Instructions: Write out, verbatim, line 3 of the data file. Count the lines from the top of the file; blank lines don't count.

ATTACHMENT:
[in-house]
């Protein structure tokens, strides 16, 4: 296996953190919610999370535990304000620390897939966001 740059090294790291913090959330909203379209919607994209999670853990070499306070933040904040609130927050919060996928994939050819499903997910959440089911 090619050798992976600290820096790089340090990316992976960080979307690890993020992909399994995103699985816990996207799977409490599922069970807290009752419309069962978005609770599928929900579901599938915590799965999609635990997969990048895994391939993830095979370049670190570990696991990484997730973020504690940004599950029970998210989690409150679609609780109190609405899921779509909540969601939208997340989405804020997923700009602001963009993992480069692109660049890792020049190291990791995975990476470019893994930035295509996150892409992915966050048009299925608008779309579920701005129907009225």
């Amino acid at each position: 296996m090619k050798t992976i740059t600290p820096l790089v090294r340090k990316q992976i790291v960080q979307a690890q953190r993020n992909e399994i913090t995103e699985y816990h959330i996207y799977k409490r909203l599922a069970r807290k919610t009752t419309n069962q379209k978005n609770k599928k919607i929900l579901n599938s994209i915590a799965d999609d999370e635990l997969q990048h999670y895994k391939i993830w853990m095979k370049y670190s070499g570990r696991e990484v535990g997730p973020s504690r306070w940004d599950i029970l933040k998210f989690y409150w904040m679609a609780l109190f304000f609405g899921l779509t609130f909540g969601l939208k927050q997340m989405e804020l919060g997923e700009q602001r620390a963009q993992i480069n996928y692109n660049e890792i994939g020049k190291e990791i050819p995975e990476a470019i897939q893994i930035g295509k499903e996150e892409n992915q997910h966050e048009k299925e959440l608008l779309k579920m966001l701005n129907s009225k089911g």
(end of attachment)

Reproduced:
């Amino acid at each position: 296996m090619k050798t992976i740059t600290p820096l790089v090294r340090k990316q992976i790291v960080q979307a690890q953190r993020n992909e399994i913090t995103e699985y816990h959330i996207y799977k409490r909203l599922a069970r807290k919610t009752t419309n069962q379209k978005n609770k599928k919607i929900l579901n599938s994209i915590a799965d999609d999370e635990l997969q990048h999670y895994k391939i993830w853990m095979k370049y670190s070499g570990r696991e990484v535990g997730p973020s504690r306070w940004d599950i029970l933040k998210f989690y409150w904040m679609a609780l109190f304000f609405g899921l779509t609130f909540g969601l939208k927050q997340m989405e804020l919060g997923e700009q602001r620390a963009q993992i480069n996928y692109n660049e890792i994939g020049k190291e990791i050819p995975e990476a470019i897939q893994i930035g295509k499903e996150e892409n992915q997910h966050e048009k299925e959440l608008l779309k579920m966001l701005n129907s009225k089911g």